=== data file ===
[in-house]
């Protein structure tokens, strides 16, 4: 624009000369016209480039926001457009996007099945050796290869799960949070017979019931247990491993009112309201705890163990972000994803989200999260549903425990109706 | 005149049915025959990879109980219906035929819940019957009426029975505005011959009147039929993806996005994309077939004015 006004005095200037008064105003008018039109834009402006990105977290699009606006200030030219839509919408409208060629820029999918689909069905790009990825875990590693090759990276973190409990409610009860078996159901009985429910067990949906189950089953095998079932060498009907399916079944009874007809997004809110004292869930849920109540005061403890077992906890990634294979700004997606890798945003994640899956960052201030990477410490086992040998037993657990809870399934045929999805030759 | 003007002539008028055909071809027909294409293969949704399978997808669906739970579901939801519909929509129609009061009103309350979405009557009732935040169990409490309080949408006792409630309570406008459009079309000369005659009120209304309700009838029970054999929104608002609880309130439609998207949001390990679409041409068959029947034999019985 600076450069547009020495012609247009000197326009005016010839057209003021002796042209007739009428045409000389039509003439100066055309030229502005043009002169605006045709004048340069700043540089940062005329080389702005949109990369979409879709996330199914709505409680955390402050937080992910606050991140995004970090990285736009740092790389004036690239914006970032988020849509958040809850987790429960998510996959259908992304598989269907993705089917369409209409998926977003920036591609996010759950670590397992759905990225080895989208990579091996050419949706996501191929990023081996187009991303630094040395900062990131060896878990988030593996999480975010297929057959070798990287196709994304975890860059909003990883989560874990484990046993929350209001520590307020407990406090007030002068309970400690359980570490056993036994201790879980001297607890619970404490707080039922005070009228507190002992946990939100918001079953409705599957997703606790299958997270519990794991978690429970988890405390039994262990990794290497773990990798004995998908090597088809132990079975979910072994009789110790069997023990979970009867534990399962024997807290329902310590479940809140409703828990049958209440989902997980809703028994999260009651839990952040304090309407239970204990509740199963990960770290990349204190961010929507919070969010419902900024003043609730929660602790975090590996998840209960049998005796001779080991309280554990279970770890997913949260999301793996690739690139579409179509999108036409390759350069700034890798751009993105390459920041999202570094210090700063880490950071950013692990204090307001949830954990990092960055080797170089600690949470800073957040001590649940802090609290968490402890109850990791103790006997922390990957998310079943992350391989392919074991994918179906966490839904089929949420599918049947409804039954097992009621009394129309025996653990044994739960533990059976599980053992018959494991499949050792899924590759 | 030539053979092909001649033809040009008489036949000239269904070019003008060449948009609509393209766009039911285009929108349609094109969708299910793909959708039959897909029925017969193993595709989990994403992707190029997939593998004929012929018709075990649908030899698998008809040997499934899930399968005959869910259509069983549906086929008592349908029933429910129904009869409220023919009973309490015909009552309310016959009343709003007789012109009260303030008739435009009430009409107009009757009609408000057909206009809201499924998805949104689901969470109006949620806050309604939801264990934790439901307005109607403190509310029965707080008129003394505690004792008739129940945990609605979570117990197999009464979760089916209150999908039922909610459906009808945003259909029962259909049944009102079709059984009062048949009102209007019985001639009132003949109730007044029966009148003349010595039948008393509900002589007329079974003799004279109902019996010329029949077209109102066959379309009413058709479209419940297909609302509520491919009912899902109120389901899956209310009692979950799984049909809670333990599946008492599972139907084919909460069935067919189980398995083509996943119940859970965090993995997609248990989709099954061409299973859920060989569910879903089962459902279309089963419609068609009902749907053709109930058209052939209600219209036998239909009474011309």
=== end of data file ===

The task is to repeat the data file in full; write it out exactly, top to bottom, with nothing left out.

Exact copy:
[in-house]
């Protein structure tokens, strides 16, 4: 624009000369016209480039926001457009996007099945050796290869799960949070017979019931247990491993009112309201705890163990972000994803989200999260549903425990109706 | 005149049915025959990879109980219906035929819940019957009426029975505005011959009147039929993806996005994309077939004015 006004005095200037008064105003008018039109834009402006990105977290699009606006200030030219839509919408409208060629820029999918689909069905790009990825875990590693090759990276973190409990409610009860078996159901009985429910067990949906189950089953095998079932060498009907399916079944009874007809997004809110004292869930849920109540005061403890077992906890990634294979700004997606890798945003994640899956960052201030990477410490086992040998037993657990809870399934045929999805030759 | 003007002539008028055909071809027909294409293969949704399978997808669906739970579901939801519909929509129609009061009103309350979405009557009732935040169990409490309080949408006792409630309570406008459009079309000369005659009120209304309700009838029970054999929104608002609880309130439609998207949001390990679409041409068959029947034999019985 600076450069547009020495012609247009000197326009005016010839057209003021002796042209007739009428045409000389039509003439100066055309030229502005043009002169605006045709004048340069700043540089940062005329080389702005949109990369979409879709996330199914709505409680955390402050937080992910606050991140995004970090990285736009740092790389004036690239914006970032988020849509958040809850987790429960998510996959259908992304598989269907993705089917369409209409998926977003920036591609996010759950670590397992759905990225080895989208990579091996050419949706996501191929990023081996187009991303630094040395900062990131060896878990988030593996999480975010297929057959070798990287196709994304975890860059909003990883989560874990484990046993929350209001520590307020407990406090007030002068309970400690359980570490056993036994201790879980001297607890619970404490707080039922005070009228507190002992946990939100918001079953409705599957997703606790299958997270519990794991978690429970988890405390039994262990990794290497773990990798004995998908090597088809132990079975979910072994009789110790069997023990979970009867534990399962024997807290329902310590479940809140409703828990049958209440989902997980809703028994999260009651839990952040304090309407239970204990509740199963990960770290990349204190961010929507919070969010419902900024003043609730929660602790975090590996998840209960049998005796001779080991309280554990279970770890997913949260999301793996690739690139579409179509999108036409390759350069700034890798751009993105390459920041999202570094210090700063880490950071950013692990204090307001949830954990990092960055080797170089600690949470800073957040001590649940802090609290968490402890109850990791103790006997922390990957998310079943992350391989392919074991994918179906966490839904089929949420599918049947409804039954097992009621009394129309025996653990044994739960533990059976599980053992018959494991499949050792899924590759 | 030539053979092909001649033809040009008489036949000239269904070019003008060449948009609509393209766009039911285009929108349609094109969708299910793909959708039959897909029925017969193993595709989990994403992707190029997939593998004929012929018709075990649908030899698998008809040997499934899930399968005959869910259509069983549906086929008592349908029933429910129904009869409220023919009973309490015909009552309310016959009343709003007789012109009260303030008739435009009430009409107009009757009609408000057909206009809201499924998805949104689901969470109006949620806050309604939801264990934790439901307005109607403190509310029965707080008129003394505690004792008739129940945990609605979570117990197999009464979760089916209150999908039922909610459906009808945003259909029962259909049944009102079709059984009062048949009102209007019985001639009132003949109730007044029966009148003349010595039948008393509900002589007329079974003799004279109902019996010329029949077209109102066959379309009413058709479209419940297909609302509520491919009912899902109120389901899956209310009692979950799984049909809670333990599946008492599972139907084919909460069935067919189980398995083509996943119940859970965090993995997609248990989709099954061409299973859920060989569910879903089962459902279309089963419609068609009902749907053709109930058209052939209600219209036998239909009474011309």